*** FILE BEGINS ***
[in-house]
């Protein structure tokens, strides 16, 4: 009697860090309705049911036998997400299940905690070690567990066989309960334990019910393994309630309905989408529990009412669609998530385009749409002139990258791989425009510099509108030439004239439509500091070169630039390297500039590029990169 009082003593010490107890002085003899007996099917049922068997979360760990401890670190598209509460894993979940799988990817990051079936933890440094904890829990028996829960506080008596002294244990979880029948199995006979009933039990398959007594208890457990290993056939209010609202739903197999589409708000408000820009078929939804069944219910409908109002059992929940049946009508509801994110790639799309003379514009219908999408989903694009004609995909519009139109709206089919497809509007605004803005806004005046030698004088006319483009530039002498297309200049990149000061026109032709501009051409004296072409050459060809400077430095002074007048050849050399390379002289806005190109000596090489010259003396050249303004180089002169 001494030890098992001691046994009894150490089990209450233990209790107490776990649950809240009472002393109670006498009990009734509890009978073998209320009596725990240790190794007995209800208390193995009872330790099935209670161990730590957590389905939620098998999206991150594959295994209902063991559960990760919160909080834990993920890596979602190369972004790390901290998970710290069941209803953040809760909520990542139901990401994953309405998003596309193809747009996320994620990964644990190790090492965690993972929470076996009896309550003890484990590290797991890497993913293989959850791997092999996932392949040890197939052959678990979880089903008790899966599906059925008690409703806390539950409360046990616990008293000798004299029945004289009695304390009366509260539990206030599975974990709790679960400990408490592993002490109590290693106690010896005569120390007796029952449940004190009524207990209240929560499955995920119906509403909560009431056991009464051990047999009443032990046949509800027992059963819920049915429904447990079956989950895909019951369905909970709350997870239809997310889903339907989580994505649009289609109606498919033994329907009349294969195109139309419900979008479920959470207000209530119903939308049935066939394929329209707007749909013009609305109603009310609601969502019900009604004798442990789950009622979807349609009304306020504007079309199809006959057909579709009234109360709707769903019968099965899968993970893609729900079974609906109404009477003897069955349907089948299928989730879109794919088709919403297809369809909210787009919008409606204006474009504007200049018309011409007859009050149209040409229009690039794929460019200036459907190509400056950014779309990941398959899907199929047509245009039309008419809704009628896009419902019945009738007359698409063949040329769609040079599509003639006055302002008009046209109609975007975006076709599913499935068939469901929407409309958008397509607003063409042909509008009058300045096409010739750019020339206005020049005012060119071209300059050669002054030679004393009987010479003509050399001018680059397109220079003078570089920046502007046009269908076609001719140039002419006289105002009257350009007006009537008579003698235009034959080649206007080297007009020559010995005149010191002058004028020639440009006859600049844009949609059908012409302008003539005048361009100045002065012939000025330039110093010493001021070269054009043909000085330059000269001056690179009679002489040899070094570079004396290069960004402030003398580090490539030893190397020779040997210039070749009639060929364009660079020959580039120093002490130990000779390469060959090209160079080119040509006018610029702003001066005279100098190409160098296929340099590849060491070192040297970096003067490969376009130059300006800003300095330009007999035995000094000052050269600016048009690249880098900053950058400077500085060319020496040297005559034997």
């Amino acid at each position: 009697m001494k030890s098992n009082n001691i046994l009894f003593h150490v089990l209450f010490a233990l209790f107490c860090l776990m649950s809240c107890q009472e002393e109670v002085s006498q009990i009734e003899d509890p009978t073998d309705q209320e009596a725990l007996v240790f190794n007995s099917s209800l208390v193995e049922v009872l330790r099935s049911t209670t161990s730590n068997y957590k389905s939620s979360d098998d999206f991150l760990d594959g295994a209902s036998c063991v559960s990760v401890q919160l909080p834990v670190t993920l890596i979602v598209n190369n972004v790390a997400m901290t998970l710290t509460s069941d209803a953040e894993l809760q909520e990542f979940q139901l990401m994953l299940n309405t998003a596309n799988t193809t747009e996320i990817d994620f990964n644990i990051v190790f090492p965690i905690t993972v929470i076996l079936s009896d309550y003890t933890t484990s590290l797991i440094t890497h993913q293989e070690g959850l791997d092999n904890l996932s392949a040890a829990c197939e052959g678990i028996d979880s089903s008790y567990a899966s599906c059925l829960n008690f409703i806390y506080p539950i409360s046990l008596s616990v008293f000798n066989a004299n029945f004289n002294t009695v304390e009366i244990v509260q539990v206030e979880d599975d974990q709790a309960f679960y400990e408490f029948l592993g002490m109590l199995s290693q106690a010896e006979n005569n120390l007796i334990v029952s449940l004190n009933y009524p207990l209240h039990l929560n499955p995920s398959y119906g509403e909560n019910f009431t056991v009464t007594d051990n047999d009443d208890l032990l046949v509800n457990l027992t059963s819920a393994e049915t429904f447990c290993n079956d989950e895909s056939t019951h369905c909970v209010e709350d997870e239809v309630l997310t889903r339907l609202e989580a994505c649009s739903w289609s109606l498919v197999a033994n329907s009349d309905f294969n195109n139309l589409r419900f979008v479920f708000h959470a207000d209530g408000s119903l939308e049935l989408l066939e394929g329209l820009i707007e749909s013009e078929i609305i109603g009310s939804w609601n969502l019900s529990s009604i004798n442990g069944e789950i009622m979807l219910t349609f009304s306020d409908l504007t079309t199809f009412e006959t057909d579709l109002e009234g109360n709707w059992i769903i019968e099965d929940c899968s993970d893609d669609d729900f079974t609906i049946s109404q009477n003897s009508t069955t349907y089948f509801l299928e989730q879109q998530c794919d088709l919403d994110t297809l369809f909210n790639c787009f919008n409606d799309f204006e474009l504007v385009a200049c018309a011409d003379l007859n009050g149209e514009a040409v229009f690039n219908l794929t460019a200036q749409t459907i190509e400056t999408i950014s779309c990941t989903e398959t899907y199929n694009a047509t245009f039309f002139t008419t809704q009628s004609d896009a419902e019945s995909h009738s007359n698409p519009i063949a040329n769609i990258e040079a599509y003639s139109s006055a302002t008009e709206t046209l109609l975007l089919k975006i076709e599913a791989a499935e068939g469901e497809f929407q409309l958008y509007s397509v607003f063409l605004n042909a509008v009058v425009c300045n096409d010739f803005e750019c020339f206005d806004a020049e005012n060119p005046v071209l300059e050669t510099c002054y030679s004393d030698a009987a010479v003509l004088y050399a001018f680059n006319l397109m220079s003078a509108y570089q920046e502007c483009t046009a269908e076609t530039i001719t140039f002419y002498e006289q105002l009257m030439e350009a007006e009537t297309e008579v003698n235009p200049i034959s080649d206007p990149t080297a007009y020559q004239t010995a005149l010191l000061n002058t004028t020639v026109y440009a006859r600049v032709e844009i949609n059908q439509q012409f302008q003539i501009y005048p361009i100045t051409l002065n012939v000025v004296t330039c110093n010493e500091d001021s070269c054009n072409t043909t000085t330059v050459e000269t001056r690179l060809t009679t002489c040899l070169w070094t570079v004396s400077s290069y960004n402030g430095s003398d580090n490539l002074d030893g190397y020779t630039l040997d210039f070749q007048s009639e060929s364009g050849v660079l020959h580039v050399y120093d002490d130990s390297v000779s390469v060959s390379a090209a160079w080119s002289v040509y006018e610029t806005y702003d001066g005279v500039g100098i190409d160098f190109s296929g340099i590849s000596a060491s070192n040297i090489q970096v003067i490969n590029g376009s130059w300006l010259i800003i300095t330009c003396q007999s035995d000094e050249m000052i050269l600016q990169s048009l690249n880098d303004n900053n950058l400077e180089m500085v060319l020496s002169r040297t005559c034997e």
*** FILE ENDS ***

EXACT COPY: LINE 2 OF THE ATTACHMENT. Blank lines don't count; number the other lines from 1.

């Protein structure tokens, strides 16, 4: 009697860090309705049911036998997400299940905690070690567990066989309960334990019910393994309630309905989408529990009412669609998530385009749409002139990258791989425009510099509108030439004239439509500091070169630039390297500039590029990169 009082003593010490107890002085003899007996099917049922068997979360760990401890670190598209509460894993979940799988990817990051079936933890440094904890829990028996829960506080008596002294244990979880029948199995006979009933039990398959007594208890457990290993056939209010609202739903197999589409708000408000820009078929939804069944219910409908109002059992929940049946009508509801994110790639799309003379514009219908999408989903694009004609995909519009139109709206089919497809509007605004803005806004005046030698004088006319483009530039002498297309200049990149000061026109032709501009051409004296072409050459060809400077430095002074007048050849050399390379002289806005190109000596090489010259003396050249303004180089002169 001494030890098992001691046994009894150490089990209450233990209790107490776990649950809240009472002393109670006498009990009734509890009978073998209320009596725990240790190794007995209800208390193995009872330790099935209670161990730590957590389905939620098998999206991150594959295994209902063991559960990760919160909080834990993920890596979602190369972004790390901290998970710290069941209803953040809760909520990542139901990401994953309405998003596309193809747009996320994620990964644990190790090492965690993972929470076996009896309550003890484990590290797991890497993913293989959850791997092999996932392949040890197939052959678990979880089903008790899966599906059925008690409703806390539950409360046990616990008293000798004299029945004289009695304390009366509260539990206030599975974990709790679960400990408490592993002490109590290693106690010896005569120390007796029952449940004190009524207990209240929560499955995920119906509403909560009431056991009464051990047999009443032990046949509800027992059963819920049915429904447990079956989950895909019951369905909970709350997870239809997310889903339907989580994505649009289609109606498919033994329907009349294969195109139309419900979008479920959470207000209530119903939308049935066939394929329209707007749909013009609305109603009310609601969502019900009604004798442990789950009622979807349609009304306020504007079309199809006959057909579709009234109360709707769903019968099965899968993970893609729900079974609906109404009477003897069955349907089948299928989730879109794919088709919403297809369809909210787009919008409606204006474009504007200049018309011409007859009050149209040409229009690039794929460019200036459907190509400056950014779309990941398959899907199929047509245009039309008419809704009628896009419902019945009738007359698409063949040329769609040079599509003639006055302002008009046209109609975007975006076709599913499935068939469901929407409309958008397509607003063409042909509008009058300045096409010739750019020339206005020049005012060119071209300059050669002054030679004393009987010479003509050399001018680059397109220079003078570089920046502007046009269908076609001719140039002419006289105002009257350009007006009537008579003698235009034959080649206007080297007009020559010995005149010191002058004028020639440009006859600049844009949609059908012409302008003539005048361009100045002065012939000025330039110093010493001021070269054009043909000085330059000269001056690179009679002489040899070094570079004396290069960004402030003398580090490539030893190397020779040997210039070749009639060929364009660079020959580039120093002490130990000779390469060959090209160079080119040509006018610029702003001066005279100098190409160098296929340099590849060491070192040297970096003067490969376009130059300006800003300095330009007999035995000094000052050269600016048009690249880098900053950058400077500085060319020496040297005559034997």